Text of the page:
After selling the Hillhigh Resort in Horseshoe Bend on his idea, Ozarks Got Singers was born. Dozens of musicians signed up for a 14 week competition, and more than 100 people packed into the resort's second floor night club each week to watch and listen. The event was a hit, and 17 year old country crooner Waylon Collins emerged as the winner.
Two years later, Beavers is scrambling to get a second edition of Ozarks Got Singers -- this one with a $5,000 grand prize -- off the ground.
"I've decided to open the Beavers Music Hall in the Diamond B Mall, and that is where Ozarks Got Singers will be held," Beavers said.
"Now, all I've got to do is put in lighting and a sound system, a concession stand and other improvements over the next two weeks," Beavers added with a laugh.
That's right. Ozarks Got Singers is scheduled to kick off on Thursday, March 15.
Beavers has been promoting the competition since last fall and, thanks to a $5,000 grand prize and other prizes, singers from as far away as Jonesboro, Jacksonville, Searcy and Branson have signed up.
Beavers is shooting for 80 to 100 contestants, and still looking for singers. "I've been seeing a new flurry of interest as the competition gets closer," Beavers told The News. "I think singers from around the area have been holding off, but are finally coming around."
Beavers admits signing up to compete is a big decision, since the entry fee is $50. But he feels the pay off is worth it. Besides $5,000 for the winner, other competitors will receive prizes and recognition including two fully-mastered songs recorded at Lake Paradise Studios in Cherokee Village, a custom made guitar, a seven day stay at the Crown Point Resort, plus weekly cash awards and airplay on Beavers' Ozarks Got Singers radio show, Saturday mornings on KSAR Radio.
|"We're going to have some great competition over the 14 weeks, and excitement will build as finalists start emerging from the pack," Beavers said.||There have been twists and turns as Beavers planned the 2012 competition.|
His original plan was to hold Ozarks Got Singers at the Cedar Glade Resort and Hotel, where he worked as General Manager.
Beavers planned to build a stage and viewing area in the lobby of the former Hillhigh resort. The space would be larger than the upstairs nightclub, and eliminate the inconvenience and dangers of having to climb stairs to view the competition.
When the resort's new owners decided to put off the lobby make-over, Beavers inquired about holding the competition in the Music in the Mountains Theater in Horseshoe Bend's Diamond B Mall. Because the organizers of the monthly music show were not receptive to that idea, Beavers decided to lease the unoccupied space next door to the theater and open his own music hall.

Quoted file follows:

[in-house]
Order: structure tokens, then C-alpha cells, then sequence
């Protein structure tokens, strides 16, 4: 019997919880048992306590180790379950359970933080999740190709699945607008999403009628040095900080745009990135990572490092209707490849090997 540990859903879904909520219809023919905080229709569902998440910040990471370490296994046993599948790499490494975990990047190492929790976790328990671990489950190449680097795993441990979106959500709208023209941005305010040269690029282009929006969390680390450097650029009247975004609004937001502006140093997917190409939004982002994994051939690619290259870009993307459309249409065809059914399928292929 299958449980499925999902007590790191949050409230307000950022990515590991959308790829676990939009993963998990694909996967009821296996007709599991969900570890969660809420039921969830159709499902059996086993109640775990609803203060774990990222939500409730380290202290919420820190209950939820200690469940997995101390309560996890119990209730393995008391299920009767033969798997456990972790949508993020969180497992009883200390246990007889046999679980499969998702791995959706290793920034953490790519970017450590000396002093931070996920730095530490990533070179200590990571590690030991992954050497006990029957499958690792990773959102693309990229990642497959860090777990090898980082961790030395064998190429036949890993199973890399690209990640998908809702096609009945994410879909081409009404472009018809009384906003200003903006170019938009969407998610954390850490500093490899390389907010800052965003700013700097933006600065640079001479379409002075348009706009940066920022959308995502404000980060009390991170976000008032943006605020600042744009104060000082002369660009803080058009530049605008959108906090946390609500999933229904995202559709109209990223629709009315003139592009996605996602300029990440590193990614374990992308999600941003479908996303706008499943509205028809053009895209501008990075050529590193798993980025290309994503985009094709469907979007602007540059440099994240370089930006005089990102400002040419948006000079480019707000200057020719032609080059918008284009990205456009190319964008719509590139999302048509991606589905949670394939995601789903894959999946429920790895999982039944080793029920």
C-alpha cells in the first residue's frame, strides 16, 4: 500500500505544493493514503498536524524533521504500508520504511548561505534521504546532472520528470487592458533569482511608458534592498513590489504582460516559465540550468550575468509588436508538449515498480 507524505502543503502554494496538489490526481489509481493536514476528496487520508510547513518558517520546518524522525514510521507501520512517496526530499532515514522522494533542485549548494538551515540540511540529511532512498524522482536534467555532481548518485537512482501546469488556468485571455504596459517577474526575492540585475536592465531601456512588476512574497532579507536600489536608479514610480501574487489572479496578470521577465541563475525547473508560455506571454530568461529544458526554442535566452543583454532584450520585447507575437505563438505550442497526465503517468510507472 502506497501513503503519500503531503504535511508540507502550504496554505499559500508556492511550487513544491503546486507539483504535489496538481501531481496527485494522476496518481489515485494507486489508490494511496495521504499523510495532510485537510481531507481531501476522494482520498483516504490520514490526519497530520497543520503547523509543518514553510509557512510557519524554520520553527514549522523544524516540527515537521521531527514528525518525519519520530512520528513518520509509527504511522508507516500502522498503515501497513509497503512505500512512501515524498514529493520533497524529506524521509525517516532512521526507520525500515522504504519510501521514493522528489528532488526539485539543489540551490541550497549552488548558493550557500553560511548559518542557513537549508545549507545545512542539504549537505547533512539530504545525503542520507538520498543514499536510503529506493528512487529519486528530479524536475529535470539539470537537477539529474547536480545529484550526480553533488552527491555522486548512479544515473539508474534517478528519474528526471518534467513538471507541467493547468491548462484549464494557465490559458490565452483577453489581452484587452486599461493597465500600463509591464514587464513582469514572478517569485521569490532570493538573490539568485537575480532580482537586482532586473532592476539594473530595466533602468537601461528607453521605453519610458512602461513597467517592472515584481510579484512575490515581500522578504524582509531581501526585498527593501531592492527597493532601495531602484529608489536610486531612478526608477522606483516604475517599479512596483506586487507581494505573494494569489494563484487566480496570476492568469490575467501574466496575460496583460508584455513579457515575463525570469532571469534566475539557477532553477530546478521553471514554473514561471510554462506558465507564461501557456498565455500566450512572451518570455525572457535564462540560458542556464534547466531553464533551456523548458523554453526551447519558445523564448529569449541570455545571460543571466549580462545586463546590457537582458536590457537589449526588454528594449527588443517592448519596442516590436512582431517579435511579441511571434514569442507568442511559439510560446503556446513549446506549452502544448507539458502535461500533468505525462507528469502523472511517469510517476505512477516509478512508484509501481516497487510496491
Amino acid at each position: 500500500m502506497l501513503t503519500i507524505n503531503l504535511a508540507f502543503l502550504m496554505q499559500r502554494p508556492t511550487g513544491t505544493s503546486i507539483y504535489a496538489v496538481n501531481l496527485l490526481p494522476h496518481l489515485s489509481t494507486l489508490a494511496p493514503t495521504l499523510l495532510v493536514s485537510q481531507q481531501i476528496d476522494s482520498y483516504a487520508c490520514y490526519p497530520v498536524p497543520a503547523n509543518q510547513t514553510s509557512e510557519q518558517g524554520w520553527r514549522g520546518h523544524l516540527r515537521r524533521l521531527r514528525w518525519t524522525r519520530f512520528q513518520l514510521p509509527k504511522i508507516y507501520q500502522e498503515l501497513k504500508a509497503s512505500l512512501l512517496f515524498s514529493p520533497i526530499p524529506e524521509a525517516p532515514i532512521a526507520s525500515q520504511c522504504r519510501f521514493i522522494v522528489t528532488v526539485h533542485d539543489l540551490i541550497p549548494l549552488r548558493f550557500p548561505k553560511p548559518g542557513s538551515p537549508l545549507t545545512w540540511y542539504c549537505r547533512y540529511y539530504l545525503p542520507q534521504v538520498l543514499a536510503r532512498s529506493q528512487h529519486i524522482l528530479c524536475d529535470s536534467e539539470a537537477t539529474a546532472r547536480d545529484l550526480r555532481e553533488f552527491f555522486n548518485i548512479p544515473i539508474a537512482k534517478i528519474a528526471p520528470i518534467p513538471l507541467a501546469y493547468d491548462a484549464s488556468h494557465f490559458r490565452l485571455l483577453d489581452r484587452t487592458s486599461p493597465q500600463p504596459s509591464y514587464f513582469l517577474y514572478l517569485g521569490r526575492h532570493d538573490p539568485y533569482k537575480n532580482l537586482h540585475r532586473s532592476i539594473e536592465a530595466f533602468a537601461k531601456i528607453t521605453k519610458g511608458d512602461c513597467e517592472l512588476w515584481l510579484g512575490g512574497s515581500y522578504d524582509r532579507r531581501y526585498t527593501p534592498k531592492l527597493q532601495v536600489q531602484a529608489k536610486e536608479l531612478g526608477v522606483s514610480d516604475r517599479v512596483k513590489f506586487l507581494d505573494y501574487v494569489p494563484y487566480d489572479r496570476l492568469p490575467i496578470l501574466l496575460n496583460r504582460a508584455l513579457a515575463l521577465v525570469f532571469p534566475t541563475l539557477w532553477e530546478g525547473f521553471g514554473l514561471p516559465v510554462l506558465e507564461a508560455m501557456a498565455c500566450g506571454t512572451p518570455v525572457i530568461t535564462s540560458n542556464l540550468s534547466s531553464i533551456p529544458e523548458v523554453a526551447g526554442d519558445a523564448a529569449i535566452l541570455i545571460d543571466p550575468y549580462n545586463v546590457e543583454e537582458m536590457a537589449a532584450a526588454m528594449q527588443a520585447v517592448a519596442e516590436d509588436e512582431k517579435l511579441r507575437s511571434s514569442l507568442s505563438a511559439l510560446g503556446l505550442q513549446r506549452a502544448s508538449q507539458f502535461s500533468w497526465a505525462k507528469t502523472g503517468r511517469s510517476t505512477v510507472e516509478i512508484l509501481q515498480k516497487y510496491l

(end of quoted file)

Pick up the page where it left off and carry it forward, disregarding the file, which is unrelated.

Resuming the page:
"I have been wanting to open a music venue for a while now, and decided now was the time," Beavers said. "I've got 3,500 square feet to work with, so there is room for a nice stage and seating for 150 people or more. It will be a great space for Ozarks Got Singers, all on ground level with lots of nearby parking."
As Beavers recently drove to Mississippi to pick up 176 chairs he had purchased for his theater, he was asked why he was putting himself through the time consuming, expensive job of doing Ozarks Got Singers again.
"I've been in a lot of music contests over the years and they haven't always been on the up and up," Beavers said. "I like the idea of running a fair competition to give some notice to up and coming singers, and I like doing something that will bring people to Horseshoe Bend. I like this city and think it has a lot of potential."
In addition to Ozarks Got Singers, Beavers intends to operate his music hall every Saturday, except the third Saturday of the month, when Music in the Mountains takes place. He will also offer karaoke and other music and entertainment events during the week.
"The weeknight events will be aimed at entertaining people who are staying at the Crown Point Resort, but will also be open to anyone else who wants to come in," Beavers said.
Beavers has tried to kick the addiction many times, but he has been hooked on music since childhood, and performed for years in rock and roll, soul and country bands in the Memphis area, where he grew up.
Because he always got great audience response to his versions of Elvis songs, Beavers eventually became an Elvis impersonator or, as they say today, an Elvis Tribute Artist. He has won many Elvis competitions, and performed all over the country, including Las Vegas.
After years of visiting Horseshoe Bend, Beavers moved there full time in 2008.
On Jan. 23, Beavers was in Little Rock to appear on KATV's "Good Morning Arkansas" program. While he sang two songs in his "full-Elvis" attire, his mission was to promote Ozarks Got Singers in central Arkansas.
This year's O-G-S shows will begin at 7 p.m. at the Beavers Music Hall. About 10 contestants will perform each week, doing two songs each.
Admission to the public will be $5, but members of the audience will also win prizes, as drawings will be held during each show.
Horseshoe Health and Medicine is the title sponsor of the event. Other sponsors are the Horseshoe Bend Gun Shop, Reeves Propane, AZ Printing and Signs and the Pacesetting Times.
|"We're going to have a lot of fun and offer a lot of rewards, so I hope singers will continue signing up," Beavers said.||Contestants can sign up online at ozarksgotsingers.com or request entry forms by contacting Beavers at 870-373-3876 or via e-mail at email@example.com.|